Banerji and Tudball JJ.
1. This appeal arises out of a suit brought by the plaintiffs appellants to enforce a mortgage of the 27th of December, 1891, executed by the first two defendants. Defendants Nos. 4 and 5 are puisne mortgagees of the property mortgaged, and defendants Nos. 6 and 7 are the sons of defendant No. 5. The property mortgaged, which the plaintiffs seek to sell, is what is known in the Gorakhpur district as a madndaddri tenure. The courts below have held that such a tenure is not saleable and otherwise transferable, and that a suit for the sale of such a tenure is not maintainable. It is admitted that if the plaintiffs cannot obtain a decree for Bale, they are not entitled to a decree for money only as more than six years had elapsed from the date on which the mortgage money became due before the institution of the suit. The only question which we have to consider is whether a mdndaddri tenure is transferable and a decree can be made for the sale of such a tenure. It is not contended on behalf of the plaintiffs that the mortgagors had any proprietary interest in the mortgaged property. There is no evidence to show how mdndaddri tenures originated, and the learned vakil for the appellants does not contend that there is evidence on the record to show that a mandaddri tenure is transferable. It is admitted that the only right, which the holder of such a tenure has, is the right to occupy it as an occupancy tenant. If the land in question is an occupancy holding, it is not transferable and is not liable to sale in execution of a decree. Section 9 of Act XII of 1881, which was in force at the time when the mortgage in question was executed, clearly provides that an occupancy holding is not transferable in execution of a decree. If it is not transferable in execution of a decree, a court cannot make a decree ordering the sale of such property. The nature and incidents of a mdndaddri tenure were considered by this Court in an unreported case referred to in judgment of the court below, namely, case No. 2163 of 1886, decided by Straight and Brodhurst, JJ. Those learned Judges held that a mdndaddri tenure was nothing more than an occupancy holding, and was not therefore transferable. We see no reason to come to a different conclusion. The courts below were, therefore, right in refusing to make a decree for sale.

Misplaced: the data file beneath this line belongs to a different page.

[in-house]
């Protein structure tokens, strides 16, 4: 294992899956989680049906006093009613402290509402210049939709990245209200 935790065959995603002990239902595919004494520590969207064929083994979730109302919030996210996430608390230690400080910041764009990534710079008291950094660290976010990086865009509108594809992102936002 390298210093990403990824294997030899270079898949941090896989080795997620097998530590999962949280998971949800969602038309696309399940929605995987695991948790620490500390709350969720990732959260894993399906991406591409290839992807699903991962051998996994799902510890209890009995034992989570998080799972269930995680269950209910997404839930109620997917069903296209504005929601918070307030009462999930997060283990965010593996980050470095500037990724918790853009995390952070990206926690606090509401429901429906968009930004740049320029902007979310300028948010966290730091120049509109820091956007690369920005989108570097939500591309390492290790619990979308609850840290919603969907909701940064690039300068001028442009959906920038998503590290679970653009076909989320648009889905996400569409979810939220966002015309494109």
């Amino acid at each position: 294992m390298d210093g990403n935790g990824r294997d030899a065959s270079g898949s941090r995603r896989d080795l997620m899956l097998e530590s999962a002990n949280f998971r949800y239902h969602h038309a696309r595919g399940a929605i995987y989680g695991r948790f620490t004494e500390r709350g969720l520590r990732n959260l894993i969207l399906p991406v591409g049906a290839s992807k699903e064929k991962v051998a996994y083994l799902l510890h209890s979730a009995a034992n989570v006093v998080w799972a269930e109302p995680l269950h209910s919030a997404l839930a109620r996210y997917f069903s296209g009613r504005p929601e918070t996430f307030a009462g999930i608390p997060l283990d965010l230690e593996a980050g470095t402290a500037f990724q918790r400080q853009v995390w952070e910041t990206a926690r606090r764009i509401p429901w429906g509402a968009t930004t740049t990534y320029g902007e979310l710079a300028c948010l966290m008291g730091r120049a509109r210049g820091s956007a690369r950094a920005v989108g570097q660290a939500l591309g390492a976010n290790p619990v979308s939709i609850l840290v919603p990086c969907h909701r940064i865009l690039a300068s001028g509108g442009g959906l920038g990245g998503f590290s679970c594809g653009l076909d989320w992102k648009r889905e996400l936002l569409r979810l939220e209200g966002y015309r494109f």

2. The only other point urged before us was that the defendants were estopped from raising the plea that the property mortgaged by the persons from whom they derived title was not capable of being mortgaged. We are unable to accede to this contention, inasmuch as both parties must be deemed to have known the law, and if the plaintiffs took a mortgage of the property which was not transferable under the law with the knowledge that it was unlawful for the mortgagors to make-such a mortgage, they cannot be allowed to raise the plea of estoppel. The appeal fails and is dismissed with costs.